It's hard to categorize James Franco.
The star of such films as Spider-Man and Milk is also an accomplished painter and writer -- and a graduate student currently enrolled in both Yale University and the Rhode Island School of Design.
The frenetic pace suits Franco, who tells Fresh Air's Terry Gross that he has an "addictive personality."
"If there's something I like," he explains, "it's hard for me to not engage with it fully."
Franco's acting career started in the late 1990s, when he played Daniel Desario on the short-lived but critically acclaimed TV series Freaks and Geeks. Shortly thereafter, he played Peter Parker's buddy Harry Osborn in the first film of the Spider-Man trilogy alongside his real-life friend Tobey Maguire, only to transform into one of the hero's nemeses in the blockbuster's two sequels.
Then there were roles in films including Tristan & Isolde, Pineapple Express and Milk, where he portrayed Scott Smith, the boyfriend of San Francisco politician and activist Harvey Milk, who was murdered in 1978.
In his latest film Howl, Franco again portrays a real-life person -- this time the Beat poet Allen Ginsberg. The non-linear film traces Ginsberg's life during the 1940s and 1950s and reenacts Ginberg's 1955 debut performance of his famous poem Howl. Franco says that he was excited to immerse himself in the beatnik culture of the 1950s.
"I loved the Beats and I had been reading them since I was about 15, and ever since I got into acting I always dreamed about doing a movie about the Beats," he explains. "But I never thought that I would play Allen. I always thought I would play [Jack] Kerouac or [Neal] Cassady."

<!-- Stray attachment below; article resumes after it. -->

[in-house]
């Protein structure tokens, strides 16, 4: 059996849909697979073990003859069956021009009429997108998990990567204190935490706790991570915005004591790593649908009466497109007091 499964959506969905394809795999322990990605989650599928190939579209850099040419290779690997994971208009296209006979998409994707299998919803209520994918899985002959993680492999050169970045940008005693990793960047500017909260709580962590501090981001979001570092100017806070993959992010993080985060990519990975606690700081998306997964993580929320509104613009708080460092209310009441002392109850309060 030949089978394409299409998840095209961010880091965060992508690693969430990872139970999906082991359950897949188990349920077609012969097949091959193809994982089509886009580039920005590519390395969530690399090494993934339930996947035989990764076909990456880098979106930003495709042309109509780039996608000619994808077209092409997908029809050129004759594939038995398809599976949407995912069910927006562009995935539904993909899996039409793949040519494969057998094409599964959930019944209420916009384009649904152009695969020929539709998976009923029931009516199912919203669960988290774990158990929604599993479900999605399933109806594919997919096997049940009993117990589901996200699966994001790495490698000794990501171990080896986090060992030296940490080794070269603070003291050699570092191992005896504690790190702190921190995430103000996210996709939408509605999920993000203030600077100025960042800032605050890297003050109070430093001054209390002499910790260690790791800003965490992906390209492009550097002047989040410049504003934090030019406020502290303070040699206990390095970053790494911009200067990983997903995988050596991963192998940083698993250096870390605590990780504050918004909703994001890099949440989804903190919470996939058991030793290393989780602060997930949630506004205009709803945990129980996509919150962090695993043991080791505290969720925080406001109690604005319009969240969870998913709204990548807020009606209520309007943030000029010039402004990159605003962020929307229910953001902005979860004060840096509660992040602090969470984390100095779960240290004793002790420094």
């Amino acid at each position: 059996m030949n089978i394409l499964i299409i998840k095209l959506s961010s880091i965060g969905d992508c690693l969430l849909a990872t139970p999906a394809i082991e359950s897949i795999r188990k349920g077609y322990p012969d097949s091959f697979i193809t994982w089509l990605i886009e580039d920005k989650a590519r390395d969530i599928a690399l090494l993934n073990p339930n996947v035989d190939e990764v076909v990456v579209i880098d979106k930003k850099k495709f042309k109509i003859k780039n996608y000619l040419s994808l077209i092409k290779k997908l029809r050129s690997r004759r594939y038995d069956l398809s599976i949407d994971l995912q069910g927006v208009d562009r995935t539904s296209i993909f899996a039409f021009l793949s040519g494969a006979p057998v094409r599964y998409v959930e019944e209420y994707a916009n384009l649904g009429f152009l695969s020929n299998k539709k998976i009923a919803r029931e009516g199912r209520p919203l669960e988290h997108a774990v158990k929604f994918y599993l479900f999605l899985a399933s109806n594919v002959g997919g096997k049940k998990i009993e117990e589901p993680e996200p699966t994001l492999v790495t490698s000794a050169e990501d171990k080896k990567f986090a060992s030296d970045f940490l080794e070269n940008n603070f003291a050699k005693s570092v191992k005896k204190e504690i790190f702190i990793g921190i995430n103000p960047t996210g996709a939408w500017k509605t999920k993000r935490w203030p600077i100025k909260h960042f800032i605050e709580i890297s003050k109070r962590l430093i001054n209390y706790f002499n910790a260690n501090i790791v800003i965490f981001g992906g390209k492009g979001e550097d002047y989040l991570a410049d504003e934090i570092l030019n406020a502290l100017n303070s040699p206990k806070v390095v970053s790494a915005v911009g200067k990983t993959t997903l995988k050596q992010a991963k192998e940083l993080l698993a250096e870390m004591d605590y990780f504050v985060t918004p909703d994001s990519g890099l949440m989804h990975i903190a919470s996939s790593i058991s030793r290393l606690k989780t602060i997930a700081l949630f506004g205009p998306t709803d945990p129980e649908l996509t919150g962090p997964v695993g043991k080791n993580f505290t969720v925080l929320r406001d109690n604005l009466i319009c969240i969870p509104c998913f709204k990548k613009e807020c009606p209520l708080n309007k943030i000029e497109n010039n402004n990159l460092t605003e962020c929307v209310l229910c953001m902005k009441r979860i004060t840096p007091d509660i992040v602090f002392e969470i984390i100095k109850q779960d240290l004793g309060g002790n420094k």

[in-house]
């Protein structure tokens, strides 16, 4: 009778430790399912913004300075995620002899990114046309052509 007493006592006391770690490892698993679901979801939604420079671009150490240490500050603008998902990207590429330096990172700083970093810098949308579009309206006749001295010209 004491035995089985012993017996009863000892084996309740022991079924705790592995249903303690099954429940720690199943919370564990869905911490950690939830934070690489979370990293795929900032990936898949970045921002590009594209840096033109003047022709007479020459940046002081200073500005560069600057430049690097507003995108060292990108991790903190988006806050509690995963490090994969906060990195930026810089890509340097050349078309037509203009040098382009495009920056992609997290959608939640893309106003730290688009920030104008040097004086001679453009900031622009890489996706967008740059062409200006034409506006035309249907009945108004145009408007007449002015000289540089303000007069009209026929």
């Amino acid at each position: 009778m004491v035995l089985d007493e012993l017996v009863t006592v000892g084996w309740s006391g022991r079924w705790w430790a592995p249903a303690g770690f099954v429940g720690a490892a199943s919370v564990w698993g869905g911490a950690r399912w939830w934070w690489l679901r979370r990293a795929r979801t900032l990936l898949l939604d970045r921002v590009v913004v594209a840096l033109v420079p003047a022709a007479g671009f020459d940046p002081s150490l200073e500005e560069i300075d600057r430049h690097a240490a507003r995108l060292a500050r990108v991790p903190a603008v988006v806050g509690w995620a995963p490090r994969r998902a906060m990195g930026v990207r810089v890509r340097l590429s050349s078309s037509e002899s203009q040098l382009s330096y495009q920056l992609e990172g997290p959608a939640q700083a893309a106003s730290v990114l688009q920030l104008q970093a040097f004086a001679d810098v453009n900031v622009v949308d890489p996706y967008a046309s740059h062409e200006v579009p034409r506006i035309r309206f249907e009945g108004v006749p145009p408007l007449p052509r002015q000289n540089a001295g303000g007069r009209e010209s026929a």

Even after he was offered the part of Ginsberg, Franco says, he still had lingering doubts about the role.
"I thought 'Hmm. Will I be of service to this movie playing Allen? Can I really do that?'" he says. "So I went back and looked at some of the photographs of young Allen and then watched Robert Frank's Pull My Daisy, which was made in 1959. ... Most people, when they think of Ginsberg, they think of the older Ginsberg, the heavier and balder and bearded Ginsberg. And that would have been a stretch. But the younger Ginsberg is actually close to my build and we have similar coloring. And he had hair."
Franco scheduled his time on Howl's set around his class schedule. In the past few years, he's attended graduate school at Columbia University, New York University, Brooklyn College and Warren Wilson College -- and currently takes classes at Yale University and the Rhode Island School of Design. Several of the stories he wrote in fiction classes at Columbia and Brooklyn College will be released in his upcoming collection Palo Alto: Stories.
Franco has also appeared on the sitcom 30 Rock and regularly appears in short features on the website Funny or Die. In late 2009, he joined the cast of General Hospital, playing an artist named Franco.